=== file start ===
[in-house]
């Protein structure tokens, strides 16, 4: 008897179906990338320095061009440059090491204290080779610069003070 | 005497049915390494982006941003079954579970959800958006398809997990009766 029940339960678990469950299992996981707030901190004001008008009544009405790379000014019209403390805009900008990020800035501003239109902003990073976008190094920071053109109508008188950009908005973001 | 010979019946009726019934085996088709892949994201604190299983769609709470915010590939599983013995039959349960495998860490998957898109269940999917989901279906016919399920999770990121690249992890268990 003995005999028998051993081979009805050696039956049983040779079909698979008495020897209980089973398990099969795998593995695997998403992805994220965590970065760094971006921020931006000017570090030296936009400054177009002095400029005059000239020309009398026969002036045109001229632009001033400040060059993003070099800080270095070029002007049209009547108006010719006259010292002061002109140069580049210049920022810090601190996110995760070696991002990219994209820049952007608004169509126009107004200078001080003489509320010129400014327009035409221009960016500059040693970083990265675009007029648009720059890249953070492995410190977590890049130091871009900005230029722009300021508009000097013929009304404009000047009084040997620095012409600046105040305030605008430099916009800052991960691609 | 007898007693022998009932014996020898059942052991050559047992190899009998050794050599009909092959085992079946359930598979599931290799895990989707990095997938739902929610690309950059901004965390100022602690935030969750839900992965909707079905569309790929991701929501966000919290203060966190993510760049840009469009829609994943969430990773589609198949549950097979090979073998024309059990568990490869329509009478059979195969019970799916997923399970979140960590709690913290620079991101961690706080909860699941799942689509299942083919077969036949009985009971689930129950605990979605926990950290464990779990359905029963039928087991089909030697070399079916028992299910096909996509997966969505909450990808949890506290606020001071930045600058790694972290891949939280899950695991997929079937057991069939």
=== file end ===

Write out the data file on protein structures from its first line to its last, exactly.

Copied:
[in-house]
């Protein structure tokens, strides 16, 4: 008897179906990338320095061009440059090491204290080779610069003070 | 005497049915390494982006941003079954579970959800958006398809997990009766 029940339960678990469950299992996981707030901190004001008008009544009405790379000014019209403390805009900008990020800035501003239109902003990073976008190094920071053109109508008188950009908005973001 | 010979019946009726019934085996088709892949994201604190299983769609709470915010590939599983013995039959349960495998860490998957898109269940999917989901279906016919399920999770990121690249992890268990 003995005999028998051993081979009805050696039956049983040779079909698979008495020897209980089973398990099969795998593995695997998403992805994220965590970065760094971006921020931006000017570090030296936009400054177009002095400029005059000239020309009398026969002036045109001229632009001033400040060059993003070099800080270095070029002007049209009547108006010719006259010292002061002109140069580049210049920022810090601190996110995760070696991002990219994209820049952007608004169509126009107004200078001080003489509320010129400014327009035409221009960016500059040693970083990265675009007029648009720059890249953070492995410190977590890049130091871009900005230029722009300021508009000097013929009304404009000047009084040997620095012409600046105040305030605008430099916009800052991960691609 | 007898007693022998009932014996020898059942052991050559047992190899009998050794050599009909092959085992079946359930598979599931290799895990989707990095997938739902929610690309950059901004965390100022602690935030969750839900992965909707079905569309790929991701929501966000919290203060966190993510760049840009469009829609994943969430990773589609198949549950097979090979073998024309059990568990490869329509009478059979195969019970799916997923399970979140960590709690913290620079991101961690706080909860699941799942689509299942083919077969036949009985009971689930129950605990979605926990950290464990779990359905029963039928087991089909030697070399079916028992299910096909996509997966969505909450990808949890506290606020001071930045600058790694972290891949939280899950695991997929079937057991069939």